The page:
Recent Advances in the Measurement of Acceptance and Rejection in the Peer System

Recent Advances in the Measurement of Acceptance and Rejection in the Peer System

Recent Advances in the Measurement of Acceptance and Rejection in the Peer System

Recent Advances in the Measurement of Acceptance and Rejection in the Peer System

Synopsis

This issue explores the latest developments in the applicationof sociometric methodology to the study of peer relations, exploring how the seminal work of Jacob Moreno has been and is being used in child development research. Emphasizing the bilateral nature of peer relationships, the issue presents two different approaches for taking into account the characteristics of the perceivers who are providing sociometric evaluations: the use of unlimited nominations and the use of ratings instead of nominations. The contributors offer both a conceptual and an empirical analysis of the fundamental sociometric dimensions of acceptance, rejection and social preference--and they sumarize what is known about the stability over time of sociometric status categories. This is the 88th issue of the quarterly journal New Directions for Child and Adolescent Development.

Excerpt

The authors describe the evolution of sociometric method
ology in child development research over the last sixty
years.

In this chapter we present an introduction to the basic ideas of Jacob Moreno's (1934) historical model of sociometric judgment and a brief history of the use of this model in child development research. Our goal is to show how developmental psychologists have used the sociometric perspective to understand social development. By highlighting the concepts and ideas that researchers took from Moreno's perspective, as well as what was left behind, we reveal the strengths and limitations of contemporary sociometric methods. This review provides a conceptual prologue for the subsequent chapters in this volume.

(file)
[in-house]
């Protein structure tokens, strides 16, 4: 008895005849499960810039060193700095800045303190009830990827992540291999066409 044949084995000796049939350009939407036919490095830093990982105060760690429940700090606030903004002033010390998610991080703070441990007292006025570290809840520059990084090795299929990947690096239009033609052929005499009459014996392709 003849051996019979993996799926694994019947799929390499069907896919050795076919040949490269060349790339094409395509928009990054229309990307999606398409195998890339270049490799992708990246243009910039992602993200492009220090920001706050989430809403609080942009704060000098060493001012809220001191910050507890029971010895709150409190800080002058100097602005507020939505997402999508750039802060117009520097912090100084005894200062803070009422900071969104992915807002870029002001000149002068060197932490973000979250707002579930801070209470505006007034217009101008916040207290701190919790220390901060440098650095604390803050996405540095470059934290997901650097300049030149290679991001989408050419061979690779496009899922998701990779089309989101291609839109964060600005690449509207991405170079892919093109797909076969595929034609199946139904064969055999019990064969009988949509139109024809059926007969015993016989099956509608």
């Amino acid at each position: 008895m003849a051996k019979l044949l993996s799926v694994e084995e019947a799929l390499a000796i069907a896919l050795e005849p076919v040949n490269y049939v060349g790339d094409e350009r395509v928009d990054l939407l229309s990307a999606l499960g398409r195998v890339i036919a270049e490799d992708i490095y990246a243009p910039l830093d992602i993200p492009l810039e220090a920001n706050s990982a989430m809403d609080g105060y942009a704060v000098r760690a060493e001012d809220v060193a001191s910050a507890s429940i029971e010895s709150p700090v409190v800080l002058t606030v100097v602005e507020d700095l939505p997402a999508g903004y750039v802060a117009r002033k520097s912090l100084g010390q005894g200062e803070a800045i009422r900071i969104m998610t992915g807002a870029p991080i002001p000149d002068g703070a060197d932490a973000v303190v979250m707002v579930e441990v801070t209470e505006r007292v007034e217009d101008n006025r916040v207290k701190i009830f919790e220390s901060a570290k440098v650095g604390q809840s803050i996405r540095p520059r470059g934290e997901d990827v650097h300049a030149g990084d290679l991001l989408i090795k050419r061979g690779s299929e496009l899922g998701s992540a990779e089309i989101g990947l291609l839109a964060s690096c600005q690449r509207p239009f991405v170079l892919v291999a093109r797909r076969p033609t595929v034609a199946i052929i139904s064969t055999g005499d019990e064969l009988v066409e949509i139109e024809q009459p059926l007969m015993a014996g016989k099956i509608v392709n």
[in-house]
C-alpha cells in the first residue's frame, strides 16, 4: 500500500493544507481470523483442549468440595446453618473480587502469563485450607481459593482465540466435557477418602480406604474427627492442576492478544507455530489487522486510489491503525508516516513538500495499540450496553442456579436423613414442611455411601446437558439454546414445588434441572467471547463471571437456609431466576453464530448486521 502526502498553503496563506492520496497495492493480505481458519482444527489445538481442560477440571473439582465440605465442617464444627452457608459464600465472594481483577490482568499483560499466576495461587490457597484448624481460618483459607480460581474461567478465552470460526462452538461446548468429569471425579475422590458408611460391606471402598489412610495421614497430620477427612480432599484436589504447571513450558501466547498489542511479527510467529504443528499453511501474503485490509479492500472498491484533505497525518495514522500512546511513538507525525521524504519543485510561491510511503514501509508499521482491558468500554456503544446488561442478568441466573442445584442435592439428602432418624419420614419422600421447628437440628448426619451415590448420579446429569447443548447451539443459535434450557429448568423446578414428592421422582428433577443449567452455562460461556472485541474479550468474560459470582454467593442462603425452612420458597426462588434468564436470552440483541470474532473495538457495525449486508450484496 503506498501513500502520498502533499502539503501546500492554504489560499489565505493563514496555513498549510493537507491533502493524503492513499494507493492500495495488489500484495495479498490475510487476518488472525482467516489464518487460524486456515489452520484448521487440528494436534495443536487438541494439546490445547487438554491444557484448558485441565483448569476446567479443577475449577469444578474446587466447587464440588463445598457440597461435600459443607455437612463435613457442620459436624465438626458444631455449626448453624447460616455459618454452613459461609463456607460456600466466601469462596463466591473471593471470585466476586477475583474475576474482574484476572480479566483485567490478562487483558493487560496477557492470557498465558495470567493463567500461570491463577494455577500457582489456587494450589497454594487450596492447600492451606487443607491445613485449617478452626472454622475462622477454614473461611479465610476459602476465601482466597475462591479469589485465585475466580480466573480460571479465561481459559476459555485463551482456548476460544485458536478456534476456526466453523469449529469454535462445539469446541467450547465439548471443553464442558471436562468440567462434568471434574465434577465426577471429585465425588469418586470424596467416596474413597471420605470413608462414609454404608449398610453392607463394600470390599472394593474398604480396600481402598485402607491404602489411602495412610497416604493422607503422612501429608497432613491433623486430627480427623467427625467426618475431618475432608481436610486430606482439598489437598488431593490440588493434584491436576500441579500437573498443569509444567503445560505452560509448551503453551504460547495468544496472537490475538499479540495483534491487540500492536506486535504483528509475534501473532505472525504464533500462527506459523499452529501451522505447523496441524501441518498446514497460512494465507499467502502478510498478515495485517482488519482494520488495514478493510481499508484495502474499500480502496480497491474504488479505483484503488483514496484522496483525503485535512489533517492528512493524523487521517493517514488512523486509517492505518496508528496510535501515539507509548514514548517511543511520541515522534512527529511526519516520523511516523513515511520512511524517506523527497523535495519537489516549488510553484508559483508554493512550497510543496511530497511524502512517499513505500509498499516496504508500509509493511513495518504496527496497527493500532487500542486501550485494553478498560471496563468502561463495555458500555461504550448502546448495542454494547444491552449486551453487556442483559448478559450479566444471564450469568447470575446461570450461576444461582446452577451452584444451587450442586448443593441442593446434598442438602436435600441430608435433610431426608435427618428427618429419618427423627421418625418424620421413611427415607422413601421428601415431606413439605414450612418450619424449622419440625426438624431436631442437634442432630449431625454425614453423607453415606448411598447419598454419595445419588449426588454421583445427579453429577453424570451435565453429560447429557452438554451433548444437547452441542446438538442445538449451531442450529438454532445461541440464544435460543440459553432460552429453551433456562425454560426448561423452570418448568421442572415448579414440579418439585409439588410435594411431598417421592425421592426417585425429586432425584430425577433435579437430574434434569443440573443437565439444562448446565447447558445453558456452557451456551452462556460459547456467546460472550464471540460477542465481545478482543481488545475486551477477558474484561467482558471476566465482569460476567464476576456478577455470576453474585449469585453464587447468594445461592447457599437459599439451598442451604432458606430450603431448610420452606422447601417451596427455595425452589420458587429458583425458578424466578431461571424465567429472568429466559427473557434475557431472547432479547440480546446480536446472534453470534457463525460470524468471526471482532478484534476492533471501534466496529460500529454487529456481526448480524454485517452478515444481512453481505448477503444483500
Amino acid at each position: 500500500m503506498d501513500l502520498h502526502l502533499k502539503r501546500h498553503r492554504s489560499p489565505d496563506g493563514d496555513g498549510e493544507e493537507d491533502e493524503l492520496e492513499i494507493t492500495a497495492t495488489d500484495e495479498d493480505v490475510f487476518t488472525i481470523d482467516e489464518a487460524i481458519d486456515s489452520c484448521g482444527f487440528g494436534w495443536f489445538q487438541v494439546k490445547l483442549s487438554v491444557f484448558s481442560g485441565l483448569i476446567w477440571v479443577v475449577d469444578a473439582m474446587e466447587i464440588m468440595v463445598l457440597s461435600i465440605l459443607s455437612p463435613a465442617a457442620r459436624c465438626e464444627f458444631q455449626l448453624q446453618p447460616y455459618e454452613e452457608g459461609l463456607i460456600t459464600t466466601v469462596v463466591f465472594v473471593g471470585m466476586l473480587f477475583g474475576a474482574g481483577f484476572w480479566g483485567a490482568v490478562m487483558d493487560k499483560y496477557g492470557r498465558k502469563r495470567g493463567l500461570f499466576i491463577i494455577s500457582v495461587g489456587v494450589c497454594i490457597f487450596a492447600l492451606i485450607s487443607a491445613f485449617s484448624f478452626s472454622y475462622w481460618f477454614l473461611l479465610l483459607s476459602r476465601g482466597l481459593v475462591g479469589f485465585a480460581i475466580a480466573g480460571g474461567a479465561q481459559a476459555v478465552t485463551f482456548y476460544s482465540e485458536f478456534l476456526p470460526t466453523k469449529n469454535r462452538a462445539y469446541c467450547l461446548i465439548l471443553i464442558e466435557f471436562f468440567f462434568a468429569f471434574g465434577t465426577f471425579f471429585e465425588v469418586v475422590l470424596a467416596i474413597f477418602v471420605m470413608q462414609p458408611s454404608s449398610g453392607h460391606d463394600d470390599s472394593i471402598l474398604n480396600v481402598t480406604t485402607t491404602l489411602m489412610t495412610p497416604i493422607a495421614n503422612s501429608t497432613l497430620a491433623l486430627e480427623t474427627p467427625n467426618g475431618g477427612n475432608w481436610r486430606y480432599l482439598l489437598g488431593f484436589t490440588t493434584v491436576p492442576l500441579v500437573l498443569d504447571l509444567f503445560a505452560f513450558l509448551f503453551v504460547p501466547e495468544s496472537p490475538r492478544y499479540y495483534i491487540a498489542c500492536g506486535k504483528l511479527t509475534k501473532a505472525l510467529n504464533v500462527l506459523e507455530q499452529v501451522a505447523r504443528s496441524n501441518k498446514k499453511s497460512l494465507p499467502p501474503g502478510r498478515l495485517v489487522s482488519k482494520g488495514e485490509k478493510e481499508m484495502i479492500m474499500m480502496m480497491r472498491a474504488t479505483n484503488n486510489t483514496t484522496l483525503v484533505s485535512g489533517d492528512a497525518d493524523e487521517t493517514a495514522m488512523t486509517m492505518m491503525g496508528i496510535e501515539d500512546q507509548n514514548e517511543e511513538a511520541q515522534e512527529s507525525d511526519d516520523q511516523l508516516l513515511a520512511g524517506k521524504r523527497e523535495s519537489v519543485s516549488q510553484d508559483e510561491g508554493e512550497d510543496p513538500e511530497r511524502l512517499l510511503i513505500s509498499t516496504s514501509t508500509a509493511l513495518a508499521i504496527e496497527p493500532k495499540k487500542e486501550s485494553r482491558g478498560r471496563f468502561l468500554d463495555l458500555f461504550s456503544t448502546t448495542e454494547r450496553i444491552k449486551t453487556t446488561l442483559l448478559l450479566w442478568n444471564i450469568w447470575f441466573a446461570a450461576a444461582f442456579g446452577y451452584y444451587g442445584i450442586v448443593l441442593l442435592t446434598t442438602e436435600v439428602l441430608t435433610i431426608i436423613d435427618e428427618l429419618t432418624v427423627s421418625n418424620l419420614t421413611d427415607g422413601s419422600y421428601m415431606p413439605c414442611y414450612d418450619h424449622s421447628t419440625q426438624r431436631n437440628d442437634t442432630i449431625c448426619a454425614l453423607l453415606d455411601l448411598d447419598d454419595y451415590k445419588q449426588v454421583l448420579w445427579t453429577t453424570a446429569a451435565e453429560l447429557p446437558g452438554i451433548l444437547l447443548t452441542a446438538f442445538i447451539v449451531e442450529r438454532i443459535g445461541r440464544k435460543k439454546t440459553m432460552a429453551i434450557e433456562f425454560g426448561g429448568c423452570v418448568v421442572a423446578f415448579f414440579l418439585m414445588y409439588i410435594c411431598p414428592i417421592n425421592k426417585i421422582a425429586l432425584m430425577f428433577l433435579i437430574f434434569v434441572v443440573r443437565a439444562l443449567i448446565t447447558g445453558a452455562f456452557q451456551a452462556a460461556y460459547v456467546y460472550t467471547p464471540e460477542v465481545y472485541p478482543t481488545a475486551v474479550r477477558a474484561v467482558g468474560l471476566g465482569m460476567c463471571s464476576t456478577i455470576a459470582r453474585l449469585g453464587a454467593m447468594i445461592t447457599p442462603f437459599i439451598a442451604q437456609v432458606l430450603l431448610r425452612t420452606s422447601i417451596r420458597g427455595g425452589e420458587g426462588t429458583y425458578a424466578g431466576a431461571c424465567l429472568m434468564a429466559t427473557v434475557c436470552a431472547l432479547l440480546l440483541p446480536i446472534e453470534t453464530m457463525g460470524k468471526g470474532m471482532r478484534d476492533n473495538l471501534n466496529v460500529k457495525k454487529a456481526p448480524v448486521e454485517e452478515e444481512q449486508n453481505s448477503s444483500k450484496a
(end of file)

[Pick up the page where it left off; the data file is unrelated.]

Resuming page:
The organization of this chapter is as follows. After introducing the broad ideas of Moreno's (1934) perspective, we will show how child psychologists initially applied these ideas. We then trace the development of sociometric techniques to study children's peer relations, pointing in particular to the advances of the past fifteen years. Finally, we discuss the limitations of the techniques that underlie much of the sociometric “heyday” of the 1980s, and we show the need for the new perspectives offered in this volume address these problems.

Basic Ideas Underlying Moreno's Perspective

Four general themes underlie Moreno's (1934) model of sociometric judgment: (1) a focus on two basic dimensions of judgment (attraction and repulsion); (2) a consideration of the perceiver (how one sees others), as well as

The first author was supported by a summer fellowship from the University of Con
necticut Research Foundation.

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